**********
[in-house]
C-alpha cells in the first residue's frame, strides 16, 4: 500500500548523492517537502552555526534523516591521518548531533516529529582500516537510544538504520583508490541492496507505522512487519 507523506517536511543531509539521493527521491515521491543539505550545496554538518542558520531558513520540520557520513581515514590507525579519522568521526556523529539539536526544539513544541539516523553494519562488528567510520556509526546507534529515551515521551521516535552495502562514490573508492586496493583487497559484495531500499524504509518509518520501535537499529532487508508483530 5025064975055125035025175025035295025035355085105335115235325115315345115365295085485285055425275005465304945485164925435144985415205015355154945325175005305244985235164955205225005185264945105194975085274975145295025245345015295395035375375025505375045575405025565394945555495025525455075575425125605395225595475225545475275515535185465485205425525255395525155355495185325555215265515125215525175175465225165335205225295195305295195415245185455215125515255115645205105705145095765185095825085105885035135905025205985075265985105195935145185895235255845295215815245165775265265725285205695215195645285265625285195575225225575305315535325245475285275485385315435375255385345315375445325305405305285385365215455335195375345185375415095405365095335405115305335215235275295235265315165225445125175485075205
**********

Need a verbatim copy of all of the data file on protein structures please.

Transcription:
[in-house]
C-alpha cells in the first residue's frame, strides 16, 4: 500500500548523492517537502552555526534523516591521518548531533516529529582500516537510544538504520583508490541492496507505522512487519 507523506517536511543531509539521493527521491515521491543539505550545496554538518542558520531558513520540520557520513581515514590507525579519522568521526556523529539539536526544539513544541539516523553494519562488528567510520556509526546507534529515551515521551521516535552495502562514490573508492586496493583487497559484495531500499524504509518509518520501535537499529532487508508483530 5025064975055125035025175025035295025035355085105335115235325115315345115365295085485285055425275005465304945485164925435144985415205015355154945325175005305244985235164955205225005185264945105194975085274975145295025245345015295395035375375025505375045575405025565394945555495025525455075575425125605395225595475225545475275515535185465485205425525255395525155355495185325555215265515125215525175175465225165335205225295195305295195415245185455215125515255115645205105705145095765185095825085105885035135905025205985075265985105195935145185895235255845295215815245165775265265725285205695215195645285265625285195575225225575305315535325245475285275485385315435375255385345315375445325305405305285385365215455335195375345185375415095405365095335405115305335215235275295235265315165225445125175485075205